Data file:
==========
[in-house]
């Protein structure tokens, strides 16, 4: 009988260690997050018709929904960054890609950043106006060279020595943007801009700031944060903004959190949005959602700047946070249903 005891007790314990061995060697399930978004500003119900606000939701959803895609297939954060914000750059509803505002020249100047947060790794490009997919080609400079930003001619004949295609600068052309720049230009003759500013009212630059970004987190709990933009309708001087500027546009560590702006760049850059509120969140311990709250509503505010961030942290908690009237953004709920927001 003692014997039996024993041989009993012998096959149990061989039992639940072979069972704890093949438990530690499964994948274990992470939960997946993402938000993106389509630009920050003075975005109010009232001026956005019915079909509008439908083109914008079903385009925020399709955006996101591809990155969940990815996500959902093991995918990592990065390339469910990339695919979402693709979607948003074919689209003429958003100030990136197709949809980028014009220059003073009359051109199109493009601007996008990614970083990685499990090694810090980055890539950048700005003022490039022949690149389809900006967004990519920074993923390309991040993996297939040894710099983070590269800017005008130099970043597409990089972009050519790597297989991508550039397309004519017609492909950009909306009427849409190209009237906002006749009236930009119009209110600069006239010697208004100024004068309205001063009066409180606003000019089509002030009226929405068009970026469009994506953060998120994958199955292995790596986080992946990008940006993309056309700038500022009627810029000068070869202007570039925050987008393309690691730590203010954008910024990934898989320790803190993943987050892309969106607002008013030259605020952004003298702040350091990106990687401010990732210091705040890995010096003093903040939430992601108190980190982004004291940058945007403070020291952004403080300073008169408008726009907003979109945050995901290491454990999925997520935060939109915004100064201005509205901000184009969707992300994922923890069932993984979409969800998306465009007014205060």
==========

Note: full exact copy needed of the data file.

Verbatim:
[in-house]
């Protein structure tokens, strides 16, 4: 009988260690997050018709929904960054890609950043106006060279020595943007801009700031944060903004959190949005959602700047946070249903 005891007790314990061995060697399930978004500003119900606000939701959803895609297939954060914000750059509803505002020249100047947060790794490009997919080609400079930003001619004949295609600068052309720049230009003759500013009212630059970004987190709990933009309708001087500027546009560590702006760049850059509120969140311990709250509503505010961030942290908690009237953004709920927001 003692014997039996024993041989009993012998096959149990061989039992639940072979069972704890093949438990530690499964994948274990992470939960997946993402938000993106389509630009920050003075975005109010009232001026956005019915079909509008439908083109914008079903385009925020399709955006996101591809990155969940990815996500959902093991995918990592990065390339469910990339695919979402693709979607948003074919689209003429958003100030990136197709949809980028014009220059003073009359051109199109493009601007996008990614970083990685499990090694810090980055890539950048700005003022490039022949690149389809900006967004990519920074993923390309991040993996297939040894710099983070590269800017005008130099970043597409990089972009050519790597297989991508550039397309004519017609492909950009909306009427849409190209009237906002006749009236930009119009209110600069006239010697208004100024004068309205001063009066409180606003000019089509002030009226929405068009970026469009994506953060998120994958199955292995790596986080992946990008940006993309056309700038500022009627810029000068070869202007570039925050987008393309690691730590203010954008910024990934898989320790803190993943987050892309969106607002008013030259605020952004003298702040350091990106990687401010990732210091705040890995010096003093903040939430992601108190980190982004004291940058945007403070020291952004403080300073008169408008726009907003979109945050995901290491454990999925997520935060939109915004100064201005509205901000184009969707992300994922923890069932993984979409969800998306465009007014205060």